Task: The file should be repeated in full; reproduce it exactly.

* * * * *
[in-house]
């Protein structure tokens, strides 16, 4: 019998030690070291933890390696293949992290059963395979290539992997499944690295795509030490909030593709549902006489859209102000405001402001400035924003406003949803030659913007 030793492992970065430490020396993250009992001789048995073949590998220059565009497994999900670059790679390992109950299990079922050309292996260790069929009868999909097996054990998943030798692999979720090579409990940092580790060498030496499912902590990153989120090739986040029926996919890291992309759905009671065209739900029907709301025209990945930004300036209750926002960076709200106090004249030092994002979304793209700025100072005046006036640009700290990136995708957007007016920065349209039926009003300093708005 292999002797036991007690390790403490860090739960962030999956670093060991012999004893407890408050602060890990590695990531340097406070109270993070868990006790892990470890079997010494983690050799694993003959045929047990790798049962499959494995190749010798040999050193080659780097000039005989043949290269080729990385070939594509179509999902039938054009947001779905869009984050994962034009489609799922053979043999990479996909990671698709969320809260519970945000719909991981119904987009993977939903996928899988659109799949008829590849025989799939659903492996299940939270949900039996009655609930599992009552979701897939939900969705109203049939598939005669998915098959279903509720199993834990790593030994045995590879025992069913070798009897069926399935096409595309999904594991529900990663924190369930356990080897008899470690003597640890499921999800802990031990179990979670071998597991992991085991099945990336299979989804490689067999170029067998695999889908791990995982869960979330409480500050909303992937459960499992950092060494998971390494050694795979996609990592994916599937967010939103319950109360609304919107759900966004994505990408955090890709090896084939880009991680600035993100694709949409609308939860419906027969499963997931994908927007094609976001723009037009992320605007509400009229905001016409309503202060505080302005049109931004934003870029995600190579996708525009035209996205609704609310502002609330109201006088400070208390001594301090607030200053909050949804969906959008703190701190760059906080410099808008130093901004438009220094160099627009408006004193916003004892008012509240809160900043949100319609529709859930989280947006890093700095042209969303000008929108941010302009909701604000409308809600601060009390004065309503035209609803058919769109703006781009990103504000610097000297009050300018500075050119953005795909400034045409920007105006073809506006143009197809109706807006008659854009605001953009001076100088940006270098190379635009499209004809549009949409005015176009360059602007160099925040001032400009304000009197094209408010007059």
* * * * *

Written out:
[in-house]
């Protein structure tokens, strides 16, 4: 019998030690070291933890390696293949992290059963395979290539992997499944690295795509030490909030593709549902006489859209102000405001402001400035924003406003949803030659913007 030793492992970065430490020396993250009992001789048995073949590998220059565009497994999900670059790679390992109950299990079922050309292996260790069929009868999909097996054990998943030798692999979720090579409990940092580790060498030496499912902590990153989120090739986040029926996919890291992309759905009671065209739900029907709301025209990945930004300036209750926002960076709200106090004249030092994002979304793209700025100072005046006036640009700290990136995708957007007016920065349209039926009003300093708005 292999002797036991007690390790403490860090739960962030999956670093060991012999004893407890408050602060890990590695990531340097406070109270993070868990006790892990470890079997010494983690050799694993003959045929047990790798049962499959494995190749010798040999050193080659780097000039005989043949290269080729990385070939594509179509999902039938054009947001779905869009984050994962034009489609799922053979043999990479996909990671698709969320809260519970945000719909991981119904987009993977939903996928899988659109799949008829590849025989799939659903492996299940939270949900039996009655609930599992009552979701897939939900969705109203049939598939005669998915098959279903509720199993834990790593030994045995590879025992069913070798009897069926399935096409595309999904594991529900990663924190369930356990080897008899470690003597640890499921999800802990031990179990979670071998597991992991085991099945990336299979989804490689067999170029067998695999889908791990995982869960979330409480500050909303992937459960499992950092060494998971390494050694795979996609990592994916599937967010939103319950109360609304919107759900966004994505990408955090890709090896084939880009991680600035993100694709949409609308939860419906027969499963997931994908927007094609976001723009037009992320605007509400009229905001016409309503202060505080302005049109931004934003870029995600190579996708525009035209996205609704609310502002609330109201006088400070208390001594301090607030200053909050949804969906959008703190701190760059906080410099808008130093901004438009220094160099627009408006004193916003004892008012509240809160900043949100319609529709859930989280947006890093700095042209969303000008929108941010302009909701604000409308809600601060009390004065309503035209609803058919769109703006781009990103504000610097000297009050300018500075050119953005795909400034045409920007105006073809506006143009197809109706807006008659854009605001953009001076100088940006270098190379635009499209004809549009949409005015176009360059602007160099925040001032400009304000009197094209408010007059």